My favorite Irish poet, Padraig O'Tuama, in his book In the Shelter: Finding a Home in the World, writes:

  • "Sin, in the words of James Alison, is an 'addiction to being less than ourselves.'"


Yes, I know that sin, in the original biblical languages, is an archery terms that means "missing the mark."

Yes, I know that. And I am aware that this definition can leave us with feelings of guilt and shame and a vague sense of wrongness that is less tied to our own possible thriving and more tied to a sense that God is simply angry and disappointed with us.

Did you know that the top two emotions we think God feels toward us are anger and disappointment?

Makes sense, right? If sin is missing the mark and we all sin, why wouldn't God be angry and disappointed at us?

But what if sin is more like an addiction to being less than ourselves?

What if?

How might this new paradigm change our perception of how God views us as well as the way we view our own sinful tendencies?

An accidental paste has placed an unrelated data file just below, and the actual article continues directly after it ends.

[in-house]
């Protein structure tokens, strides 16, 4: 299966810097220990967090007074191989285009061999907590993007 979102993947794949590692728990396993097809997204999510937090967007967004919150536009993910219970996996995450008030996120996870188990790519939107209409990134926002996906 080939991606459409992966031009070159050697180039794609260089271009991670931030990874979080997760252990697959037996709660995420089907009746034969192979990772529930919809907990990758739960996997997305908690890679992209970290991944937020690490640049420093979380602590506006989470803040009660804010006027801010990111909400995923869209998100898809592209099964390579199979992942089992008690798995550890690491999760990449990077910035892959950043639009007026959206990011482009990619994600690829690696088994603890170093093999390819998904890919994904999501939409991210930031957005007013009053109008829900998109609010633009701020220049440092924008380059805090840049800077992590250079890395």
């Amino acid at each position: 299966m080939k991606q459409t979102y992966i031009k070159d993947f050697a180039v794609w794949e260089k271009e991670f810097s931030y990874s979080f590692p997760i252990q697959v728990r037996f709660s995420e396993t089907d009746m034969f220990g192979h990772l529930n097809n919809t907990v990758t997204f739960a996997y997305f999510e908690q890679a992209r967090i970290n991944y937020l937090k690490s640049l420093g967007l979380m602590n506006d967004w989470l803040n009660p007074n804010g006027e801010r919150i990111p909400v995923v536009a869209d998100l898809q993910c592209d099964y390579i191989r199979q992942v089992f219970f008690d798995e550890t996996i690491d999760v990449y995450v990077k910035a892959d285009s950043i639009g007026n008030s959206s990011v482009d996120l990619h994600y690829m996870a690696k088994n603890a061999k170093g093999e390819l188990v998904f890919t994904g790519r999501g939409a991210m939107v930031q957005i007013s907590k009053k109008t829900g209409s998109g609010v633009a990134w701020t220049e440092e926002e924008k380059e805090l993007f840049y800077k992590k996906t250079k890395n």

Perhaps we might imagine God feeling less angry and disappointed with us and more, well ... just sad. Not sad because of who we are, but sad because God wants desperately for us to become who God created us to be! And we keep choosing a lesser version. Over and over, we choose less.

And, if sin is my addiction to being less than the full, true, real Alice, I might feel less feel guilty or ashamed about it, and instead, more determined to root it out so that I can be more fully myself, more fully alive.

So that I won't miss out on all that God has for me in this life.

So that I can jump into life with both feet, with a full heart, with a fierce and free spirit!

So that I won't stumble into a life where I am stubbornly, lazily addicted to being less than myself.

Sin is an addiction to being less than Alice.

Sin is an addiction to being less than yourself.

Wanna' break up with our addiction?

I do.